Tropaeolum brachyceras

Jane McGary
Tue, 09 Mar 2010 13:54:10 PST
Jim McKenney wrote
>I noticed today that flower buds, lots of them, are forming at the leaf
>axils of the stems of Tropaeolum brachyceras. I'm very happy about this.
>Although the plant is growing vigorously it somehow seems very frail. The
>stems are very thin and the leaves are much smaller than I expected: does it
>thicken up later in the season?

It does not get any thicker, so you have to be careful around it. I 
usually stick a twiggy branch in the side of the pot before it 
emerges, as this will keep it off its neighbors and all these little 
tropaeolums seem to flower best if they are up on a support.

I also saw a photo of how Joy Bishop had shown a plant of this by 
training it back and forth on a kind of dome of chicken wire fitted 
into what appeared to be about an 8-inch pot. Thus it was low and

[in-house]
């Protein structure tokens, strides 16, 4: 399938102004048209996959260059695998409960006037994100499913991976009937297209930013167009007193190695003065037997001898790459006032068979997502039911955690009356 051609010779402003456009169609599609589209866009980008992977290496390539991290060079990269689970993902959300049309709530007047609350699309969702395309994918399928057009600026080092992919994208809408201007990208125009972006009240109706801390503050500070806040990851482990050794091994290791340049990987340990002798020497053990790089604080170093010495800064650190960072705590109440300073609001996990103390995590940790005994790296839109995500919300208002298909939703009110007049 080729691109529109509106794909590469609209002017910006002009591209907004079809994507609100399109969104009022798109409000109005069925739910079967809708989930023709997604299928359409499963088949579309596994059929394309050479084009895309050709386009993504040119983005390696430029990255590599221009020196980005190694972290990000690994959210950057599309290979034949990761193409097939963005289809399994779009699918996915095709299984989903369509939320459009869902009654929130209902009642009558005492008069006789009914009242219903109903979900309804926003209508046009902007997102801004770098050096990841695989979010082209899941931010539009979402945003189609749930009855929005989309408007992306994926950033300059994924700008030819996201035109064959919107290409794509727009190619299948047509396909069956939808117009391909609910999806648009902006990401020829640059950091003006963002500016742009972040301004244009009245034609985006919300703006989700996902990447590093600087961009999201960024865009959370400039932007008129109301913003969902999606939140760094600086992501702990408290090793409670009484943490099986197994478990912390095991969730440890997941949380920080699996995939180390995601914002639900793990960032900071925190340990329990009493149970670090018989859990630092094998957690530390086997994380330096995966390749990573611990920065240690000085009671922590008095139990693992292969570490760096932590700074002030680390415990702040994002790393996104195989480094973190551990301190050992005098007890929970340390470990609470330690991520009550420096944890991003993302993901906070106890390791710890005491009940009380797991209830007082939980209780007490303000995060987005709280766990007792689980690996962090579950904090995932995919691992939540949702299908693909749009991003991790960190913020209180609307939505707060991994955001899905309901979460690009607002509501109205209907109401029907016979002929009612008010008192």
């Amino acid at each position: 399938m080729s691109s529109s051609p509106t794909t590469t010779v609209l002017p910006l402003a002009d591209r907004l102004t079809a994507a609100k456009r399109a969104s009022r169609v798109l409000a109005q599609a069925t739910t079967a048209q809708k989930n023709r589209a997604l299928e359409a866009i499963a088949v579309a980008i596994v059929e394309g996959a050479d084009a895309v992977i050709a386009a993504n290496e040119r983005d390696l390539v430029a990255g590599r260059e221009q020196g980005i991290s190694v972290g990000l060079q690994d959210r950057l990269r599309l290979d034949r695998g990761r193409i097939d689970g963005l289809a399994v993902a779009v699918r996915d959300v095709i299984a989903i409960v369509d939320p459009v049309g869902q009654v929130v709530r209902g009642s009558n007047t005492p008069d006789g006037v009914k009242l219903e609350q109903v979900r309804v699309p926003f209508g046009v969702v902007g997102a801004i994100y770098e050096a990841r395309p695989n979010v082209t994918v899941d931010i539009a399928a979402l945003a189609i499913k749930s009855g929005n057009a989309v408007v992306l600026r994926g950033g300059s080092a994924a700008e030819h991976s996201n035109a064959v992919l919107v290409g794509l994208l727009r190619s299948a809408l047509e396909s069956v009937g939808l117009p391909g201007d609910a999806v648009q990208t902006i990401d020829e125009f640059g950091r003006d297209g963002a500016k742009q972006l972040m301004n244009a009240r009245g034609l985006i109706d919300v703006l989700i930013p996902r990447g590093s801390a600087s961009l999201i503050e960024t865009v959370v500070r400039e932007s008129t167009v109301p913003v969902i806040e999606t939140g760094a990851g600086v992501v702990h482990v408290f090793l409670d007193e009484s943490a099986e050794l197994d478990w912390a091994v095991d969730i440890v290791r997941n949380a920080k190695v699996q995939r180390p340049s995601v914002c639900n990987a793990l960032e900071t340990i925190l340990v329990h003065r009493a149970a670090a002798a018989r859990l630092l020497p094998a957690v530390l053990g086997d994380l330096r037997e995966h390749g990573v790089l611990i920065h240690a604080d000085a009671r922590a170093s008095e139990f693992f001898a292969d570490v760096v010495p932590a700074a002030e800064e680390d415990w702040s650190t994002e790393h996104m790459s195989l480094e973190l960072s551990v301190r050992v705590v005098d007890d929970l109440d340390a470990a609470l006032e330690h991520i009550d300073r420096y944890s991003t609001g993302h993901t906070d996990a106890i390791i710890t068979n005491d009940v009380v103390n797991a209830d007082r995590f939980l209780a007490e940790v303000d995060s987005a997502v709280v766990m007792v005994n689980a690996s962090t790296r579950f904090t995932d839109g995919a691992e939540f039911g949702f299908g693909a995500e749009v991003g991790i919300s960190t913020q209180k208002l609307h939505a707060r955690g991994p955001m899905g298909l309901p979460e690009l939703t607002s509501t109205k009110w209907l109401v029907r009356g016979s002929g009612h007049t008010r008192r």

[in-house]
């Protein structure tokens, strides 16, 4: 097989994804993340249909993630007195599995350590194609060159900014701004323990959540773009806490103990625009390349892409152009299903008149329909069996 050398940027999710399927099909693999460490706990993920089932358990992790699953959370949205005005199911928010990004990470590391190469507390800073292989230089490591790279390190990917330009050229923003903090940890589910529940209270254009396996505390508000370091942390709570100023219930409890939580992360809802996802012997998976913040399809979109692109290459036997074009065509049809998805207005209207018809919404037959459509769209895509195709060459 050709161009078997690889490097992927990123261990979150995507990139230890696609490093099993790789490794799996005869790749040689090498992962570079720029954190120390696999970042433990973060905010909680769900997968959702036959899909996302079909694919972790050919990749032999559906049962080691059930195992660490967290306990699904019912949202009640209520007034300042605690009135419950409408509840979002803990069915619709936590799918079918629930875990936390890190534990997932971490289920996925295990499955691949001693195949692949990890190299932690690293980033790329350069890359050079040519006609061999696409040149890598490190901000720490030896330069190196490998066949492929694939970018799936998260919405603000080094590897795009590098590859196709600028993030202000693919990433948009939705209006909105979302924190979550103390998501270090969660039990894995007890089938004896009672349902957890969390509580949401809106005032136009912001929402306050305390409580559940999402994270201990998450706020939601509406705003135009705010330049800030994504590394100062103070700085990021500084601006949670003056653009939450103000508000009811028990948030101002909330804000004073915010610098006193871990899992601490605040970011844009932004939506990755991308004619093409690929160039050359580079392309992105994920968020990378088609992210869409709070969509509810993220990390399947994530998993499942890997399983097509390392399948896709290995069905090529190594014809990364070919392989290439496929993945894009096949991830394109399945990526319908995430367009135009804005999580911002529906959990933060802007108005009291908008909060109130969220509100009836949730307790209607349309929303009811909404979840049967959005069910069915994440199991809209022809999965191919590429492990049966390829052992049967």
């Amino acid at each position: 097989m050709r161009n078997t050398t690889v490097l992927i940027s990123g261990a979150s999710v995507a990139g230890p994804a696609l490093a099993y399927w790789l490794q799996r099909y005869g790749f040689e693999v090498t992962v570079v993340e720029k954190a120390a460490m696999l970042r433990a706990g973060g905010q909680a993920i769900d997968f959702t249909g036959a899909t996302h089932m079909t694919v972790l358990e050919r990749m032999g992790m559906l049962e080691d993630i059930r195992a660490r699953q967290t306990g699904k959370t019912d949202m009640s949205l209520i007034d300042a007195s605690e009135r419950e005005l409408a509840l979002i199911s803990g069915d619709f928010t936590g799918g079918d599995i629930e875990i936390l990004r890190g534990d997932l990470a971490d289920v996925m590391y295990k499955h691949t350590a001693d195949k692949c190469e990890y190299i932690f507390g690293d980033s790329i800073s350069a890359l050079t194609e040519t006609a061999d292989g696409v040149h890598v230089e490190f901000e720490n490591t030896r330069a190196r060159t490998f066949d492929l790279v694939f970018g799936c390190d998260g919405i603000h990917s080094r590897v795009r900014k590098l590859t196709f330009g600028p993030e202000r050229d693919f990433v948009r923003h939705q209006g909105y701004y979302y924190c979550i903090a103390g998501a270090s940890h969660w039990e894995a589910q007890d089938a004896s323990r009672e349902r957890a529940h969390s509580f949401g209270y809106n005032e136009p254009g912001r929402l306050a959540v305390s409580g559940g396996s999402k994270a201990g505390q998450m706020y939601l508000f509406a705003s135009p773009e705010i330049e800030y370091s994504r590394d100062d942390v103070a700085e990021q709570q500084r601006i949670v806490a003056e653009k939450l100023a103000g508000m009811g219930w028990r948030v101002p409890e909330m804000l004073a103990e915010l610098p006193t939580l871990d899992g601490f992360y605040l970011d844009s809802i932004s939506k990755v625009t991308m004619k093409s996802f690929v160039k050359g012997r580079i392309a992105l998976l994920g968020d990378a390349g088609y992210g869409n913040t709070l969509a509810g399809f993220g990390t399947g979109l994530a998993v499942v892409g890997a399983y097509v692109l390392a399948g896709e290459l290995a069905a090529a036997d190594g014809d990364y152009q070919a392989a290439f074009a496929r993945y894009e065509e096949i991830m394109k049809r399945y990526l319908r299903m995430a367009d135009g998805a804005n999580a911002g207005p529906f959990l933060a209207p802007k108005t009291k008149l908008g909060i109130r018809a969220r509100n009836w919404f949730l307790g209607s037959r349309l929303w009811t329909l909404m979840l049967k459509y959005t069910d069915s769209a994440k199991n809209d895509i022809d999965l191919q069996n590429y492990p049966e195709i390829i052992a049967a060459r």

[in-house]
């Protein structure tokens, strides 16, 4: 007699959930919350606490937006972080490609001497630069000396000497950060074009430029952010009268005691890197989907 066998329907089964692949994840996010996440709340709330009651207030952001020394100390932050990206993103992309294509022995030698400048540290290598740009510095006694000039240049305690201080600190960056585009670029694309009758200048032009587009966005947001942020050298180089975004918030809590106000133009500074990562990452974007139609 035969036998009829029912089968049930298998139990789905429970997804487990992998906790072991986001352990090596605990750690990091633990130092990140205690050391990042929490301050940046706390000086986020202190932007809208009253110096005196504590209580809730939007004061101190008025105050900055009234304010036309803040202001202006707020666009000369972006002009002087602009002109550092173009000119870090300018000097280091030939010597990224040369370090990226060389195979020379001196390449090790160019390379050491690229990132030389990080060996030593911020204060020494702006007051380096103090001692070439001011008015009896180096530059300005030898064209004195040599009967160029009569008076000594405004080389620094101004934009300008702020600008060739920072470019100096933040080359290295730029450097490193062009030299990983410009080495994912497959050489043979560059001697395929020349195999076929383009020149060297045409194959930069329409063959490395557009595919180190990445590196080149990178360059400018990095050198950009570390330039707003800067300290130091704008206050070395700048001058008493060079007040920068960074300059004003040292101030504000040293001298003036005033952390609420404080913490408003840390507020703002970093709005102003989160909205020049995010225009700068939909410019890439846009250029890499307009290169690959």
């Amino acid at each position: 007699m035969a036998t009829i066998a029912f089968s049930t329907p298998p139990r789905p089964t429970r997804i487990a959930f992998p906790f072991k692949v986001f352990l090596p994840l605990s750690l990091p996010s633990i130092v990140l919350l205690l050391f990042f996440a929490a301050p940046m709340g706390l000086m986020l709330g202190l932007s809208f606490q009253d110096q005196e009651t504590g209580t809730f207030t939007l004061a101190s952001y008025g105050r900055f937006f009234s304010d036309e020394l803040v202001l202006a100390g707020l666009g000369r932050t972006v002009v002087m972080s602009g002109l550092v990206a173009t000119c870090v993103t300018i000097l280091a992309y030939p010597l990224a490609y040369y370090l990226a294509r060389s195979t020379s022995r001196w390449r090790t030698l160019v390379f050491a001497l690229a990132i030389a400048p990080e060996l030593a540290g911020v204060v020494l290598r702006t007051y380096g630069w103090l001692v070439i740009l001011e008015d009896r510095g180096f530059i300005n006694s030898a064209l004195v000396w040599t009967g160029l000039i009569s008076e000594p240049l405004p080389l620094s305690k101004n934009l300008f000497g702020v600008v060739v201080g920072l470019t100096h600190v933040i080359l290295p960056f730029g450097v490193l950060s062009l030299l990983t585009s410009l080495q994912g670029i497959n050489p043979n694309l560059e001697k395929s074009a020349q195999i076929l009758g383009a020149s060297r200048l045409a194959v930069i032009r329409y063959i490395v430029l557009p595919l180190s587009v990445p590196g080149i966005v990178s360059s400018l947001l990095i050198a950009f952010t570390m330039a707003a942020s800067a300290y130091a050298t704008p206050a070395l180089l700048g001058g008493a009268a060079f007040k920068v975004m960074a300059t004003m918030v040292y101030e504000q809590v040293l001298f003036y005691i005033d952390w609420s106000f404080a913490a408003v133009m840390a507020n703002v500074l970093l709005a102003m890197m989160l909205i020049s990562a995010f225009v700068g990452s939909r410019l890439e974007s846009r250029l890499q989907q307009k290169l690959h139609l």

compact and covered with flowers, quite suitable for the British 
alpine growers' practice of competitive showing where the plants have 
to be transported to the venue.

I lost the top growth of this species in December but some of the 
volunteer seedlings that had not yet emerged are doing fine. 
Surviving the December freeze were T. tricolor and T. hookerianum, 
both of which are now in bloom. The latter has violet flowers.

In nature these usually climb up through shrubs, though I have seen 
them flat on the ground where no support was available. They are 
capable of surviving long drought periods and even in cultivation may 
not emerge every year from their deeply buried tubers.

The unusual-looking, rather large seeds are apparently taken quickly 
by ants, hence the numerous volunteers that grow in the bulb frames.

Jane McGary
Northwestern Oregon, USA

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